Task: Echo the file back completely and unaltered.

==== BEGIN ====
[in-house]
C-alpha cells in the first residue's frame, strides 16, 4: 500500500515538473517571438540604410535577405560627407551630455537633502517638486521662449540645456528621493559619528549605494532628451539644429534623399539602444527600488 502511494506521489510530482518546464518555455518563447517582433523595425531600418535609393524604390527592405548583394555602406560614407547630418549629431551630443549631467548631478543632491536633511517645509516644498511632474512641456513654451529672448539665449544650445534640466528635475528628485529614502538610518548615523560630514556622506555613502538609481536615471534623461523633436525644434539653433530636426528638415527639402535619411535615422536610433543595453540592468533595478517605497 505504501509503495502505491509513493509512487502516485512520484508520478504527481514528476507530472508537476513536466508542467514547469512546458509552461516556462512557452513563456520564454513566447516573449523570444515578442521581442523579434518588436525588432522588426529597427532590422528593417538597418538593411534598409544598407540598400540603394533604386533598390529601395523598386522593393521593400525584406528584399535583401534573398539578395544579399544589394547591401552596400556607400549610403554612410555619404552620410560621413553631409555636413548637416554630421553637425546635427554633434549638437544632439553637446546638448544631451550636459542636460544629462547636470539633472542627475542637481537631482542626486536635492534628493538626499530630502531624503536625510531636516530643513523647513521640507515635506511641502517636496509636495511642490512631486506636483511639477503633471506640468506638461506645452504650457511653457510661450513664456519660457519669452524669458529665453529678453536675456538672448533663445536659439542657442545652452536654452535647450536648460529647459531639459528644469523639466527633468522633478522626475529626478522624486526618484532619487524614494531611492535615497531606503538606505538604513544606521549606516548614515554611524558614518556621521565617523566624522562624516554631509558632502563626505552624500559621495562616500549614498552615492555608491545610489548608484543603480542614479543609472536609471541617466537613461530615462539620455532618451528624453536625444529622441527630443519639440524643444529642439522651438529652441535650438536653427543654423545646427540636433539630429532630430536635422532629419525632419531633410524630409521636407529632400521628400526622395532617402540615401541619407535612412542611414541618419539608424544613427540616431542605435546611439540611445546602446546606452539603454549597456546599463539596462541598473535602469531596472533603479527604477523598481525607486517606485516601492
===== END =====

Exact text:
[in-house]
C-alpha cells in the first residue's frame, strides 16, 4: 500500500515538473517571438540604410535577405560627407551630455537633502517638486521662449540645456528621493559619528549605494532628451539644429534623399539602444527600488 502511494506521489510530482518546464518555455518563447517582433523595425531600418535609393524604390527592405548583394555602406560614407547630418549629431551630443549631467548631478543632491536633511517645509516644498511632474512641456513654451529672448539665449544650445534640466528635475528628485529614502538610518548615523560630514556622506555613502538609481536615471534623461523633436525644434539653433530636426528638415527639402535619411535615422536610433543595453540592468533595478517605497 505504501509503495502505491509513493509512487502516485512520484508520478504527481514528476507530472508537476513536466508542467514547469512546458509552461516556462512557452513563456520564454513566447516573449523570444515578442521581442523579434518588436525588432522588426529597427532590422528593417538597418538593411534598409544598407540598400540603394533604386533598390529601395523598386522593393521593400525584406528584399535583401534573398539578395544579399544589394547591401552596400556607400549610403554612410555619404552620410560621413553631409555636413548637416554630421553637425546635427554633434549638437544632439553637446546638448544631451550636459542636460544629462547636470539633472542627475542637481537631482542626486536635492534628493538626499530630502531624503536625510531636516530643513523647513521640507515635506511641502517636496509636495511642490512631486506636483511639477503633471506640468506638461506645452504650457511653457510661450513664456519660457519669452524669458529665453529678453536675456538672448533663445536659439542657442545652452536654452535647450536648460529647459531639459528644469523639466527633468522633478522626475529626478522624486526618484532619487524614494531611492535615497531606503538606505538604513544606521549606516548614515554611524558614518556621521565617523566624522562624516554631509558632502563626505552624500559621495562616500549614498552615492555608491545610489548608484543603480542614479543609472536609471541617466537613461530615462539620455532618451528624453536625444529622441527630443519639440524643444529642439522651438529652441535650438536653427543654423545646427540636433539630429532630430536635422532629419525632419531633410524630409521636407529632400521628400526622395532617402540615401541619407535612412542611414541618419539608424544613427540616431542605435546611439540611445546602446546606452539603454549597456546599463539596462541598473535602469531596472533603479527604477523598481525607486517606485516601492